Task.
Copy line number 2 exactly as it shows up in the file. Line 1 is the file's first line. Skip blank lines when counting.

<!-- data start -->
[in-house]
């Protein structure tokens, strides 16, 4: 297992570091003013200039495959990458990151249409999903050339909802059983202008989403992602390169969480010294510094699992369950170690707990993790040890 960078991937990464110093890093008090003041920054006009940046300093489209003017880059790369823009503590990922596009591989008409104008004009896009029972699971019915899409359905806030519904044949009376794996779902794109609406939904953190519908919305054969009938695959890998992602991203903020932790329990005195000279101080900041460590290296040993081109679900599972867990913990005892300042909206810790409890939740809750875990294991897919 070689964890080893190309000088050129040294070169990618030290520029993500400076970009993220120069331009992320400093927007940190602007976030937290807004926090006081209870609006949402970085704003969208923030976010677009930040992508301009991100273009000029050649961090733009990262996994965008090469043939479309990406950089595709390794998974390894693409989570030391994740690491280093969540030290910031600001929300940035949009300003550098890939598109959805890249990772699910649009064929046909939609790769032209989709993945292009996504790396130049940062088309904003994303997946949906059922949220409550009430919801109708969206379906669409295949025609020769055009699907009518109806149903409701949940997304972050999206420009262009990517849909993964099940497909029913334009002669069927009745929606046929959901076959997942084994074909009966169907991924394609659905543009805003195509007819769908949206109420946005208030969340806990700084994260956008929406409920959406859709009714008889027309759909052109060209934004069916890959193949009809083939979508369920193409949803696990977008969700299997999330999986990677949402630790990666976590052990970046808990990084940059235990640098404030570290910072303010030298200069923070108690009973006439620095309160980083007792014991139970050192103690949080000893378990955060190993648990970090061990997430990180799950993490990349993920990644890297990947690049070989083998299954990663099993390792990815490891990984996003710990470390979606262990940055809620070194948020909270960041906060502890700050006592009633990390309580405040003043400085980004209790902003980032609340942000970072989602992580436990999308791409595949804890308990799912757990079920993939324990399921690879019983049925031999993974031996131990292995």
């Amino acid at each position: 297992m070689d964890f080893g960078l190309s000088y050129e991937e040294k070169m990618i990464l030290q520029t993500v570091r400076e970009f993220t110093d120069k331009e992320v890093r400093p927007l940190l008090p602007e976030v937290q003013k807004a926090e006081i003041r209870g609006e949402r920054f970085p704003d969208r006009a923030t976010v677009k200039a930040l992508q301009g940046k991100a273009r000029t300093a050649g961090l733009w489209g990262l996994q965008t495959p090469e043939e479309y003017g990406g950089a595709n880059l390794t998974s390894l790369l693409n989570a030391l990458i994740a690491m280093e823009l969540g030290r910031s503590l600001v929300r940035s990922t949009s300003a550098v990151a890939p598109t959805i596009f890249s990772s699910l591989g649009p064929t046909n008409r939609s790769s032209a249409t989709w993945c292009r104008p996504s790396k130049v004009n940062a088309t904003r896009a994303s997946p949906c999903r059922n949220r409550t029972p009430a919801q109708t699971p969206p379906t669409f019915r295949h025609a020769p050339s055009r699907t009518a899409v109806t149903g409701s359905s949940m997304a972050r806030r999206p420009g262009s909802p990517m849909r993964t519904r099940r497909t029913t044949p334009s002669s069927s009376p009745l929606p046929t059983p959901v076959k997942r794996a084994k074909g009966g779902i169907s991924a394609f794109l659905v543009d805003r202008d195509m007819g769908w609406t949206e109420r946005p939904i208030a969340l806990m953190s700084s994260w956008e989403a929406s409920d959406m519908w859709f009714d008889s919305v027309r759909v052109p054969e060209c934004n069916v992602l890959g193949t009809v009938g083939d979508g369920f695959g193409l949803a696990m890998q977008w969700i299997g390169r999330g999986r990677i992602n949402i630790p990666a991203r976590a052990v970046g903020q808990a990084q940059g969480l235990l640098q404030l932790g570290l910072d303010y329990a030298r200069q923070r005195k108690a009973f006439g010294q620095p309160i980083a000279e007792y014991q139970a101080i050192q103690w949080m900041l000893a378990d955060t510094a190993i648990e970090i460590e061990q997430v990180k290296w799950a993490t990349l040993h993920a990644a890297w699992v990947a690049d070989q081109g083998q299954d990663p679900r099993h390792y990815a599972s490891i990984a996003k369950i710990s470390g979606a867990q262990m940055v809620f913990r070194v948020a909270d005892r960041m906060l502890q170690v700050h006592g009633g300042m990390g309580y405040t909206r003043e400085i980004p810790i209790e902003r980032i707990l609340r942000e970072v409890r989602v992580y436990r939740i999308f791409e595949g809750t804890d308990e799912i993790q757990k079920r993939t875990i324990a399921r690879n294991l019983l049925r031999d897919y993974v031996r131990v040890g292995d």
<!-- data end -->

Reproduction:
């Protein structure tokens, strides 16, 4: 297992570091003013200039495959990458990151249409999903050339909802059983202008989403992602390169969480010294510094699992369950170690707990993790040890 960078991937990464110093890093008090003041920054006009940046300093489209003017880059790369823009503590990922596009591989008409104008004009896009029972699971019915899409359905806030519904044949009376794996779902794109609406939904953190519908919305054969009938695959890998992602991203903020932790329990005195000279101080900041460590290296040993081109679900599972867990913990005892300042909206810790409890939740809750875990294991897919 070689964890080893190309000088050129040294070169990618030290520029993500400076970009993220120069331009992320400093927007940190602007976030937290807004926090006081209870609006949402970085704003969208923030976010677009930040992508301009991100273009000029050649961090733009990262996994965008090469043939479309990406950089595709390794998974390894693409989570030391994740690491280093969540030290910031600001929300940035949009300003550098890939598109959805890249990772699910649009064929046909939609790769032209989709993945292009996504790396130049940062088309904003994303997946949906059922949220409550009430919801109708969206379906669409295949025609020769055009699907009518109806149903409701949940997304972050999206420009262009990517849909993964099940497909029913334009002669069927009745929606046929959901076959997942084994074909009966169907991924394609659905543009805003195509007819769908949206109420946005208030969340806990700084994260956008929406409920959406859709009714008889027309759909052109060209934004069916890959193949009809083939979508369920193409949803696990977008969700299997999330999986990677949402630790990666976590052990970046808990990084940059235990640098404030570290910072303010030298200069923070108690009973006439620095309160980083007792014991139970050192103690949080000893378990955060190993648990970090061990997430990180799950993490990349993920990644890297990947690049070989083998299954990663099993390792990815490891990984996003710990470390979606262990940055809620070194948020909270960041906060502890700050006592009633990390309580405040003043400085980004209790902003980032609340942000970072989602992580436990999308791409595949804890308990799912757990079920993939324990399921690879019983049925031999993974031996131990292995």